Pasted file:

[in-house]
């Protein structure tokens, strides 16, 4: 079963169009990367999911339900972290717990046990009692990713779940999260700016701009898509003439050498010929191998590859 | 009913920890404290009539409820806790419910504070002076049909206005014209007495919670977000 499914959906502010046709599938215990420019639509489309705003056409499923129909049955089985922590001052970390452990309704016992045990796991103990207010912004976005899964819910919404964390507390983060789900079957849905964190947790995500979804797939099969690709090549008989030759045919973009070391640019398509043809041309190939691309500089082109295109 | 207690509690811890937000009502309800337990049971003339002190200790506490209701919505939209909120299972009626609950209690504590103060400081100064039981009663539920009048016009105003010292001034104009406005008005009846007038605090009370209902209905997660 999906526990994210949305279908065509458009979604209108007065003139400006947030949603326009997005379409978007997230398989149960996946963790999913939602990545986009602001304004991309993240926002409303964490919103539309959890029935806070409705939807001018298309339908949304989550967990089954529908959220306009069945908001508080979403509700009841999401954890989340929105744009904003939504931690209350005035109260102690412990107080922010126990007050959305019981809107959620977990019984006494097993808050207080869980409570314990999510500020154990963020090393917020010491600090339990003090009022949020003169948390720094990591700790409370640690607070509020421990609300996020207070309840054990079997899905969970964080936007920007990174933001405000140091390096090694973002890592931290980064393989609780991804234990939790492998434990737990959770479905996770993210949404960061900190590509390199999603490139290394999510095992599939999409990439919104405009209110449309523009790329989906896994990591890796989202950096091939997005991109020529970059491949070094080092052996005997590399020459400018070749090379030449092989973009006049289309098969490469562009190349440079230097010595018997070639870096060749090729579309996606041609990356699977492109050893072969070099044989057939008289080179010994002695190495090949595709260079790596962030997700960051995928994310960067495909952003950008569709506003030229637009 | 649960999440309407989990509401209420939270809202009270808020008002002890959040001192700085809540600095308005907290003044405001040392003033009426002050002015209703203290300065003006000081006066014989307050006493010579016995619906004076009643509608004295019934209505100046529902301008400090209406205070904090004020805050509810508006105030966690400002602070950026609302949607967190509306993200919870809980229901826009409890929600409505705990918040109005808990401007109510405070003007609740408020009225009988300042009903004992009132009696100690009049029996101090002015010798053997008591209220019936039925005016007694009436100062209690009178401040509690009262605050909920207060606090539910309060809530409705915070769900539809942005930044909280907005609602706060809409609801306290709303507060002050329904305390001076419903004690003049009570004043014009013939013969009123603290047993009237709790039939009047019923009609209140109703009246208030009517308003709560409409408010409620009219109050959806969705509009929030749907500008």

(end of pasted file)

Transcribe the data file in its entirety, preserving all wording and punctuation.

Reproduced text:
[in-house]
């Protein structure tokens, strides 16, 4: 079963169009990367999911339900972290717990046990009692990713779940999260700016701009898509003439050498010929191998590859 | 009913920890404290009539409820806790419910504070002076049909206005014209007495919670977000 499914959906502010046709599938215990420019639509489309705003056409499923129909049955089985922590001052970390452990309704016992045990796991103990207010912004976005899964819910919404964390507390983060789900079957849905964190947790995500979804797939099969690709090549008989030759045919973009070391640019398509043809041309190939691309500089082109295109 | 207690509690811890937000009502309800337990049971003339002190200790506490209701919505939209909120299972009626609950209690504590103060400081100064039981009663539920009048016009105003010292001034104009406005008005009846007038605090009370209902209905997660 999906526990994210949305279908065509458009979604209108007065003139400006947030949603326009997005379409978007997230398989149960996946963790999913939602990545986009602001304004991309993240926002409303964490919103539309959890029935806070409705939807001018298309339908949304989550967990089954529908959220306009069945908001508080979403509700009841999401954890989340929105744009904003939504931690209350005035109260102690412990107080922010126990007050959305019981809107959620977990019984006494097993808050207080869980409570314990999510500020154990963020090393917020010491600090339990003090009022949020003169948390720094990591700790409370640690607070509020421990609300996020207070309840054990079997899905969970964080936007920007990174933001405000140091390096090694973002890592931290980064393989609780991804234990939790492998434990737990959770479905996770993210949404960061900190590509390199999603490139290394999510095992599939999409990439919104405009209110449309523009790329989906896994990591890796989202950096091939997005991109020529970059491949070094080092052996005997590399020459400018070749090379030449092989973009006049289309098969490469562009190349440079230097010595018997070639870096060749090729579309996606041609990356699977492109050893072969070099044989057939008289080179010994002695190495090949595709260079790596962030997700960051995928994310960067495909952003950008569709506003030229637009 | 649960999440309407989990509401209420939270809202009270808020008002002890959040001192700085809540600095308005907290003044405001040392003033009426002050002015209703203290300065003006000081006066014989307050006493010579016995619906004076009643509608004295019934209505100046529902301008400090209406205070904090004020805050509810508006105030966690400002602070950026609302949607967190509306993200919870809980229901826009409890929600409505705990918040109005808990401007109510405070003007609740408020009225009988300042009903004992009132009696100690009049029996101090002015010798053997008591209220019936039925005016007694009436100062209690009178401040509690009262605050909920207060606090539910309060809530409705915070769900539809942005930044909280907005609602706060809409609801306290709303507060002050329904305390001076419903004690003049009570004043014009013939013969009123603290047993009237709790039939009047019923009609209140109703009246208030009517308003709560409409408010409620009219109050959806969705509009929030749907500008």